According to data released by Tokyo Kantei, an apartment building’s age has a bigger influence on rent than the distance from the nearest train station.
The difference in rent between an apartment less than 3 years old and a 30-yr old apartment is about 30 ~ 40%. Meanwhile, the difference in rent between an apartment less than a 3 minute walk from the nearest station compared to one 11 ~ 15 minutes away is around 20%.
Although average rents across all apartments have shown recent growth, data seems to suggest that the number of new and near-new apartments hitting the rental market are having a strong influence on average rent, while rents in older buildings are staying relatively flat.
The newer apartment buildings are attracting higher rents. In Tokyo’s 23-ku, the average monthly rent of a 3-yr old apartment in the first quarter of 2014 was 4,081 Yen/sqm, up 3.8% from 2013 and up 12.7% from the recent bottom in 2012. Rents are 3.4% lower than the peak in 2008.
In 30-yr old buildings, the average rent in 2014 was 2,603 Yen/sqm, up just 0.7% from last year and up 1.4% from 2012. Rents are down 14.7% from their peak in 2008.
As you can see in the graph below, the average rent of new apartments has typically remained around 700 ~ 800 Yen/sqm higher than the average for all apartments, but in the past year it has increased at a higher rate. Since 2012, a growing number of new apartments have been purchased by investors and put up for rent as soon as the building was completed. This has pulled up the average for the 3-year old apartments.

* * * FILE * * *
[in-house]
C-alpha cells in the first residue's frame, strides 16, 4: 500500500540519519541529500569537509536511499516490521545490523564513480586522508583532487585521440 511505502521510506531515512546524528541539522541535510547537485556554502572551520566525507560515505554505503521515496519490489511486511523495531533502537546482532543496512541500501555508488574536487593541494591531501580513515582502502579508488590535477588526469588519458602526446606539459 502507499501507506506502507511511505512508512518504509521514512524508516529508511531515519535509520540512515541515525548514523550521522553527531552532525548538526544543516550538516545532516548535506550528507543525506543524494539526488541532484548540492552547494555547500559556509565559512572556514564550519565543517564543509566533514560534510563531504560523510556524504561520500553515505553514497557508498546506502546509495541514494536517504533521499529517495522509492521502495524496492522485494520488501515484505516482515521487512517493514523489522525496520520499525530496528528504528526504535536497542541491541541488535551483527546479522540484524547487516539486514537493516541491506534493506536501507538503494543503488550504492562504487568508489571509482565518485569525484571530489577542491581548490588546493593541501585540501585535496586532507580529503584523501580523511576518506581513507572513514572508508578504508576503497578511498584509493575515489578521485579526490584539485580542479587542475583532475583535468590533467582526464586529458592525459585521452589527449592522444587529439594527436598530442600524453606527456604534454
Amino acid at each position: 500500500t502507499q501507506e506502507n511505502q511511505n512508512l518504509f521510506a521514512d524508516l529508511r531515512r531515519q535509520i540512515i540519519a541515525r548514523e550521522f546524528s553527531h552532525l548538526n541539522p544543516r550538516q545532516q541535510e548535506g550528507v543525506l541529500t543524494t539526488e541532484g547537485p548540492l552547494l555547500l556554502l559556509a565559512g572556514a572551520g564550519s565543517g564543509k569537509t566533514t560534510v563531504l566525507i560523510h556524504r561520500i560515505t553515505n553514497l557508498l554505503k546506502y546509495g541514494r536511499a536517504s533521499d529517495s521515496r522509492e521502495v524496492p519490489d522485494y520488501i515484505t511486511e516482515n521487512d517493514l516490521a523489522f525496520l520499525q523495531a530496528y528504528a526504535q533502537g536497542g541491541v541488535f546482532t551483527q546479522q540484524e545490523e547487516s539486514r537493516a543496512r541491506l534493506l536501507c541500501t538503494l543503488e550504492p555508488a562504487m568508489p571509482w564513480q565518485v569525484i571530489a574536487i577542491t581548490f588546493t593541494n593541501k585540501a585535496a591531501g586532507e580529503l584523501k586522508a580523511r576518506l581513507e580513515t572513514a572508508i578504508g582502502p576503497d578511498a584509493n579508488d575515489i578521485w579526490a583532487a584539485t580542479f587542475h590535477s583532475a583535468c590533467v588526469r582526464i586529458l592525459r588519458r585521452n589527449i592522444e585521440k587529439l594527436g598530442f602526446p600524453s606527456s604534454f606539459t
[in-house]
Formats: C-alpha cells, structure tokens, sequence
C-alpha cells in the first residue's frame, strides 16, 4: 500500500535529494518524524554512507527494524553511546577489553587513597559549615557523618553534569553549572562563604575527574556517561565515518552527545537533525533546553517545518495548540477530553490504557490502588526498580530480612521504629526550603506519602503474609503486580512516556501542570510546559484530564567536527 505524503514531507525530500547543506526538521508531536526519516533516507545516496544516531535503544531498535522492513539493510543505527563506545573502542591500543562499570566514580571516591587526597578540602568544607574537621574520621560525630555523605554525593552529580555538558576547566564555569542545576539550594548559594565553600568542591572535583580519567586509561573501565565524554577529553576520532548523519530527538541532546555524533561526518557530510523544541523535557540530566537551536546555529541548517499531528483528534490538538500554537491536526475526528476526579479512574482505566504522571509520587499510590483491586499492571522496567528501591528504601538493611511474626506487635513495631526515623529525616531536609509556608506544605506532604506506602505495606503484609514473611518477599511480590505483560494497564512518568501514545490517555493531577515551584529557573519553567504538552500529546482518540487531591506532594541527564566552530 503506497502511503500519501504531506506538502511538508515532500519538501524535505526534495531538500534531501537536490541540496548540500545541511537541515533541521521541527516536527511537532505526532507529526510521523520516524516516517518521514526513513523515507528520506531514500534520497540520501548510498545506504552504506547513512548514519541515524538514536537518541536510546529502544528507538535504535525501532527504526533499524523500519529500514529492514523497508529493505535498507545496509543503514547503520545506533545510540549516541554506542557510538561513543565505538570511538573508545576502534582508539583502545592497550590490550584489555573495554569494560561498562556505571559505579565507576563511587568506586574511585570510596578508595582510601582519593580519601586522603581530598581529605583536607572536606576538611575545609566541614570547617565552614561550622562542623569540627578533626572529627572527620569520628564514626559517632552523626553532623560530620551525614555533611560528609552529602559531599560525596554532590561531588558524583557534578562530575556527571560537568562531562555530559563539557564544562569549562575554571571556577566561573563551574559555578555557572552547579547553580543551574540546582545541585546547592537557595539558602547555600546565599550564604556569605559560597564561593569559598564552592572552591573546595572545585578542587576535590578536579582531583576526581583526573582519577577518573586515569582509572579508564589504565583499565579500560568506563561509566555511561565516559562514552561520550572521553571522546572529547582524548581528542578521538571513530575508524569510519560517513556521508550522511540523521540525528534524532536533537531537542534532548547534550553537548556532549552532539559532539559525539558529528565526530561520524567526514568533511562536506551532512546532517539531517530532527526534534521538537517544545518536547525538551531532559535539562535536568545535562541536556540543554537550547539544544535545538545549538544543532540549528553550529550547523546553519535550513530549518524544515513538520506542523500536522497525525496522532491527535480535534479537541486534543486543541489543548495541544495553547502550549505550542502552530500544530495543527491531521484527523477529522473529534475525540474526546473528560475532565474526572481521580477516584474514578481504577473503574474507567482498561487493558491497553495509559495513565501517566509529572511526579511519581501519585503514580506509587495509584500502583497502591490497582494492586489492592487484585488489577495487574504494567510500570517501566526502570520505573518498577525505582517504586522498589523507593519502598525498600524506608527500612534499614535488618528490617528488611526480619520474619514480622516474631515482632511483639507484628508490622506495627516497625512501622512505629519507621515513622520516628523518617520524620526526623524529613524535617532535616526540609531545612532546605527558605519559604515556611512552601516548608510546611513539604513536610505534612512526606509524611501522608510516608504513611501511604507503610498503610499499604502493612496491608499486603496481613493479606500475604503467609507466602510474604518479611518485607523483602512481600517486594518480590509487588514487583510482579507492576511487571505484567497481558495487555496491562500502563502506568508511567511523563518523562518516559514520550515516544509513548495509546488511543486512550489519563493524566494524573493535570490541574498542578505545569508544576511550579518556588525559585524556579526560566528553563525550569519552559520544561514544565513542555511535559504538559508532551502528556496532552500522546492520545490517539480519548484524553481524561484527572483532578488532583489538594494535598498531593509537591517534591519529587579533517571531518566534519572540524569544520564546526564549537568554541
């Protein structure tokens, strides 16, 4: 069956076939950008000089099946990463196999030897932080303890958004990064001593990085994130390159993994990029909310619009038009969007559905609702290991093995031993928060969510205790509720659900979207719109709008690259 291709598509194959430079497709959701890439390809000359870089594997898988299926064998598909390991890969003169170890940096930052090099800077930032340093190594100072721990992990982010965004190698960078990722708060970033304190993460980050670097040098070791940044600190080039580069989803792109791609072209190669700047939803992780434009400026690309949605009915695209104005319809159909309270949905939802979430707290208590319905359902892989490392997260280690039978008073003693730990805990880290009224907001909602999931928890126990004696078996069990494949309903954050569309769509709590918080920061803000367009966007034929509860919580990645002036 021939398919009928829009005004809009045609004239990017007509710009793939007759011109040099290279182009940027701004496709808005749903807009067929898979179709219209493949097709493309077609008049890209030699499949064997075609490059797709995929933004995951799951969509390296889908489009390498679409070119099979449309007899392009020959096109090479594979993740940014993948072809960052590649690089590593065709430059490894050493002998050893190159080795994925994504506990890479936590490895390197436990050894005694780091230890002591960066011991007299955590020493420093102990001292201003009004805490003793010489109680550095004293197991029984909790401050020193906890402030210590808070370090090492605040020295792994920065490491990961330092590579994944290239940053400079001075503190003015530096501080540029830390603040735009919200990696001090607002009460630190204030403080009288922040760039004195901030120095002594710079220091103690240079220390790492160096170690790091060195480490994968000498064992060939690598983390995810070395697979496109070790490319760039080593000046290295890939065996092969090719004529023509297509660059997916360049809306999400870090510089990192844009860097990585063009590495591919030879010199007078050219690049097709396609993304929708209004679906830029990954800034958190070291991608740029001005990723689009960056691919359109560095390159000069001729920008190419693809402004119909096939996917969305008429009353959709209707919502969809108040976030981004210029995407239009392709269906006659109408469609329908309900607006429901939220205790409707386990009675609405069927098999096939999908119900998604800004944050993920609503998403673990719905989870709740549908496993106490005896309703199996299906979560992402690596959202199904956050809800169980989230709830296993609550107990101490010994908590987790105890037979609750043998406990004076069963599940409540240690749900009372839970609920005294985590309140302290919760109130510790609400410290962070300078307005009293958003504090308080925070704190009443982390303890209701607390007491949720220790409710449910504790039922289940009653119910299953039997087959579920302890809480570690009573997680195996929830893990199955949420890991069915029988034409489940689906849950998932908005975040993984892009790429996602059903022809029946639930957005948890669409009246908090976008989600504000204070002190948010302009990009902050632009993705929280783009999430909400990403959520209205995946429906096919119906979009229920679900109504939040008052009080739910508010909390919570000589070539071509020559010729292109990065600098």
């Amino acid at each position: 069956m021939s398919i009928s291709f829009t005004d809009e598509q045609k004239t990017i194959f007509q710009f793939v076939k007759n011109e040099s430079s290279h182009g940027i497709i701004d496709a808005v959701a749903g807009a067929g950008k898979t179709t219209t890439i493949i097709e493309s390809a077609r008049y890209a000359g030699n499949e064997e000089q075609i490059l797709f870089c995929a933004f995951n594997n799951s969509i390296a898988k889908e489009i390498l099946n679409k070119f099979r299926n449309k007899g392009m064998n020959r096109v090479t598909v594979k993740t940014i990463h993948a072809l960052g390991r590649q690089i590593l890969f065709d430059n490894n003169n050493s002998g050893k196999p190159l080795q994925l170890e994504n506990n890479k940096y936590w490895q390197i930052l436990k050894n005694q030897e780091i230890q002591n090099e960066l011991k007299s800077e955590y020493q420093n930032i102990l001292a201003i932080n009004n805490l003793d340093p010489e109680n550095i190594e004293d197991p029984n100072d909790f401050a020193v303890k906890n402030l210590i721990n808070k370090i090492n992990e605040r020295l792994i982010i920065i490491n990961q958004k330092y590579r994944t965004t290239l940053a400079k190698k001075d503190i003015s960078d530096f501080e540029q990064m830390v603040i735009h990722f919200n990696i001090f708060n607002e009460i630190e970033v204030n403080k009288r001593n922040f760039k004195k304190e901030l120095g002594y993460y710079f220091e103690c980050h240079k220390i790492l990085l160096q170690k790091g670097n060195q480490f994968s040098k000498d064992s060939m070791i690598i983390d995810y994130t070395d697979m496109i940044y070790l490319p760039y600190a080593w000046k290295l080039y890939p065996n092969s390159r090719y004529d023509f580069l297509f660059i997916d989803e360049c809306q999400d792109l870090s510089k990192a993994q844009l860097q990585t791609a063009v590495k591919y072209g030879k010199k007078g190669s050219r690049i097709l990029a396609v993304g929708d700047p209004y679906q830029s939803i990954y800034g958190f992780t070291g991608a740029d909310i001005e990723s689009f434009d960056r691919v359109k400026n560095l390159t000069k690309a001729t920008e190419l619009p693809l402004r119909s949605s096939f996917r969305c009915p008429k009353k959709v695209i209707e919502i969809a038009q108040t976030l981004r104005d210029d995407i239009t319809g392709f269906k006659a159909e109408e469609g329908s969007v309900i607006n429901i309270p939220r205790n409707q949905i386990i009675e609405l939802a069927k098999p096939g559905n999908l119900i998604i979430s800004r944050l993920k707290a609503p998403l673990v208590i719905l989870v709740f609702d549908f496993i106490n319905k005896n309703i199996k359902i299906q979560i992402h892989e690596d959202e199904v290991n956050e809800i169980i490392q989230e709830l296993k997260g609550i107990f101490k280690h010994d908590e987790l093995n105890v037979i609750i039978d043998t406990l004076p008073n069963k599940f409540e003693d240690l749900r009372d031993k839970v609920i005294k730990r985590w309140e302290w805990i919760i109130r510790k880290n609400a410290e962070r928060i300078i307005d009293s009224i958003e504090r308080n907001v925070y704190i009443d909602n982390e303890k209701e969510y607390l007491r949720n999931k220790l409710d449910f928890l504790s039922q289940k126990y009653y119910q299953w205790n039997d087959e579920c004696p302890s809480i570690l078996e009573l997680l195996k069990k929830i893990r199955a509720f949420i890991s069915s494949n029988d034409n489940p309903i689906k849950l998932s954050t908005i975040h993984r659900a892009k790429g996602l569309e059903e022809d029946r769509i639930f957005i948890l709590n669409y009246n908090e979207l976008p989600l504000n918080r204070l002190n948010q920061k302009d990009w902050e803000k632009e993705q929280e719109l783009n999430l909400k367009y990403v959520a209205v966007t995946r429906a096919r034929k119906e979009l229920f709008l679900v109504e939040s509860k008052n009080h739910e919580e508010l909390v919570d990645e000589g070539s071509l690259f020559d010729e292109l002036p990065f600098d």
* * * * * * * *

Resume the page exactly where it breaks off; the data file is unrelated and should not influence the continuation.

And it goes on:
Osaka’s rental movements show similar trends to those in Tokyo. It is the 3-yr old buildings that have seen the highest growth in the past two years. While 15 and 30-yr old buildings have remained relatively stable over the past 10 years, the rental movements in 3-yr old buildings has been volatile in response to changes in the property market.
The average monthly rent of a 3-yr old apartment in 2014 was 3,114 Yen/sqm, up 7.2% from 2013 and up 20% from 2012. The average is now just 2% below the peak in 2008.
In 30-yr old buildings, the average rent dropped 0.9% from last year to 1,475 Yen/sqm. It is down 7.1% from its peak in 2007.
Nagoya didn’t experience any rental growth in the lead up to the mini-bubble in 2007-2008.
In the past year, however, a number of investors have been purchasing new apartments with the intent of renting them out. This has caused the 3-yr monthly rent to jump by 15.4% from last year to 2,989 Yen/sqm.
The rent in 30-yr old apartments has been on a slow downwards trend for the past 10 years.
About the data:
The data focused on 40 ~ 100 sqm condominium apartments in Tokyo’s 23 wards, Osaka City and Nagoya City. Data was collected between 2005 and March 2014.
- 3-yr old buildings = buildings up to 3 years old
- All other ages = All buildings of that age +/- 1 year (eg. 15 yrs = 14 ~ 16-yr old buildings)
Source: Tokyo Kantei, May 7, 2014.